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MAKING HAY

Tropical Fuck Storm
Tropical Fuck Storm

Braindrops is the follow up to Tropical Fuck Storm’s 2018 debut, A Laughing Death In Meatspace and, similarly, was written and recorded in the band’s home ‘Dodgy Brothers Studio’ in regional Victoria.  Fresh off their first headline tour of the US, where they played sold-out dates across the country, TFS are currently touring Australia and due to play Fremantle’s Rock Rover on 25 October.

We’re not sad, soggy people, we like to have fun.

Fiona Kitschin, Tropical Fuck Storm

Around The Sound spoke to TFS bass player and co-founder, Fiona Kitschin, as the band were preparing for their Australian dates.

“It’s been really good,” Kitschin told us.  “We just got back from a US tour last week and it was surprisingly successful.  We’ve been touring overseas for a long time with The Drones and it was sometimes successful, sometimes not, but with TFS, this was our first headline tour and it was pretty much all sold out.  So, it’s going really well, which is always surprising.

“We’re just about to start the Australian tour and then we’re in Europe in November, so we’re making hay, basically.”

Speaking about new album, Braindrops, which was released in August this year, Kitschin, said, “It’s just a reflection of the psyche of the world at the moment.  Everything’s just reaching a critical point of disaster, so I guess that’s what’s coming through the music.  But we’re not serious people.  Obviously we give a fuck about what’s going on in the world and we’re very interested, but we’re not sad, soggy people, we like to have fun.  So, I guess that’s our filter for what’s going on in the world, that’s how it comes through.”

TFS guitarist and vocalist, Gareth Liddiard said of Braindrops, “We use lots of techno gear to make rock and roll because rock and roll gear is boring, and all sounds like Led Zeppelin.”  When we asked Kitschin to elaborate she dug deeper into the sounds the band was searching for on the album.

“It’s really just reaching for something that’s different and modern and doesn’t sound like everything else.  The instrumentation we’re using is very standard, traditional rock band set up.  We’ve got drums, two guitars and bass.  There’s lots of modern music that sounds awesome, but for rock music, we want to make that sound modern so to just use normal recording equipment and classic set up, it’s not going to be modern and inventive and different from Jimi Hendrix or Led Zeppelin.  They were using modern equipment for their time.  We don’t want to ape the old shit, that’s just boring.”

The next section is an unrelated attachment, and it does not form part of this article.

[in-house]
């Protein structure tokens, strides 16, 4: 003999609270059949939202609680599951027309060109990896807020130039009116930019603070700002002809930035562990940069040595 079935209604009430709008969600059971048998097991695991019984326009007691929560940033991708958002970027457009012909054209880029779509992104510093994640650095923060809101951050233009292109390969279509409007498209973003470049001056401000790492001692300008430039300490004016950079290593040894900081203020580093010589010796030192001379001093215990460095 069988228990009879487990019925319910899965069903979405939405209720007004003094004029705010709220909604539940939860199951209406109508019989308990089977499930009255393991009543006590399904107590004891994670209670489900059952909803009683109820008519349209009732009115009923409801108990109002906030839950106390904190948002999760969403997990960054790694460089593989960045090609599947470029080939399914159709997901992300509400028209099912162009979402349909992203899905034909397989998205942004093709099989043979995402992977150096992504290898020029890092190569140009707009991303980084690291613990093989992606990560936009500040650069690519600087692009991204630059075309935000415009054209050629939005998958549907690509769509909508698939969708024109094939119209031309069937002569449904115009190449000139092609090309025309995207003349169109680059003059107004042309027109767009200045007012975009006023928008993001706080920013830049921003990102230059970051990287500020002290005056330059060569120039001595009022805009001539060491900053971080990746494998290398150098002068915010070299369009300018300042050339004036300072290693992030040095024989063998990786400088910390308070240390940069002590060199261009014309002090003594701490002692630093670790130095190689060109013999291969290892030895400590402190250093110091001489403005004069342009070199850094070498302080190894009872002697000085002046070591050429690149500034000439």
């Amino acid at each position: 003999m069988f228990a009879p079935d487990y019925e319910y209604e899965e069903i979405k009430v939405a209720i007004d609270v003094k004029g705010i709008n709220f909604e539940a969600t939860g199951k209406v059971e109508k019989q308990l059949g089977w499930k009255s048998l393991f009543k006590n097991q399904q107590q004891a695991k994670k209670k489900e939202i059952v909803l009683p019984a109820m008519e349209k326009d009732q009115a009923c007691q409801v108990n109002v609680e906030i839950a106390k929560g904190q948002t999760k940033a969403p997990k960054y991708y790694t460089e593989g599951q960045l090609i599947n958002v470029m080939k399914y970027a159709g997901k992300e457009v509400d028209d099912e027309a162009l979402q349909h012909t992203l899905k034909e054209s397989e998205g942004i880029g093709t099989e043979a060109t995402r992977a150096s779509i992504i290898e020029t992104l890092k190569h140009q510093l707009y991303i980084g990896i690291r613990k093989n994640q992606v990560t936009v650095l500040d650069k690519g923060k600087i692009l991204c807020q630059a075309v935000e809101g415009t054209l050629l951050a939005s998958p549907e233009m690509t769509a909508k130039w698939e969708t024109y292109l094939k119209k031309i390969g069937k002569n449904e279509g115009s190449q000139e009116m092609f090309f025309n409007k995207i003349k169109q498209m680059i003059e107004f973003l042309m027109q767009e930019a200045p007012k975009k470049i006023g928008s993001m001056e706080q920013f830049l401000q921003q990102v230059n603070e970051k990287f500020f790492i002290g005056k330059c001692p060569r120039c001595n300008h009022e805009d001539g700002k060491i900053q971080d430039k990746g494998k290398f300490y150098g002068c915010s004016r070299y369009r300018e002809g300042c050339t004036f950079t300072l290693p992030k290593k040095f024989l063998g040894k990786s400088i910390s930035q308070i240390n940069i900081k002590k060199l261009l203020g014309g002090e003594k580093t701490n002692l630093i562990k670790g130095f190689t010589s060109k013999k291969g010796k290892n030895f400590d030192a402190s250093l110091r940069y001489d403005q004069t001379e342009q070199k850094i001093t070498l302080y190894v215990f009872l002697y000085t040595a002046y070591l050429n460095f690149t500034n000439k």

It’s a refreshing approach in an industry where bands and labels are often looking for a templated path to success that leads more to empty echoes of high-grossing artists than innovation.  Choosing to swim against the tide requires equal parts craziness and guts, attributes TFS seem to have in large quantities.  And their approach is paying off, as indicated by their sell-out tour of the US.

On the band’s innovative approach to making music, Kitschin said, “I think we’ve always tried to do that, but I think the older you get and the more you do it, the better you get at it because you care a lot less what other people think.  It takes a while to realise what that is and how to do that.”

But that doesn’t mean TFS are deliberately obtuse.  Kitschin, rounded out her comments by saying, “We want people to listen to us, we’re not pretending otherwise.”

And listening, people are.  With good reason, too. 

Braindrops opens with the off-kilter guitar and spoken word of ‘Paradise’ a disturbing take on what constitutes heaven (or not) with vocals that sound like they were recorded inside a volcano.  It doesn’t let up until final track, ‘Maria 63’, and trawls through all manner of curiosities along the way.

This is an album that requires — no, demands — more than one listen in an age where people don’t even have enough time to look up from their phones at the dinner table.  Braindrops defies the received wisdom that we all have short attention spans.  Perhaps the TFS approach to making music is best described in the line from Braindrops’ second track, ‘The Planet Of Straw Men, Their only purpose is to disagree / And do it publicly, amen.

Braindrops contains layer upon layer of the TFS take on rock music.  It’s cantankerous, challenging and a rewarding listen.

Compelling stuff.

TFS play Rock Rover on 25 October with support from Surfbort (US) and ALL The Weathers (Tas).

Get your tickets here.

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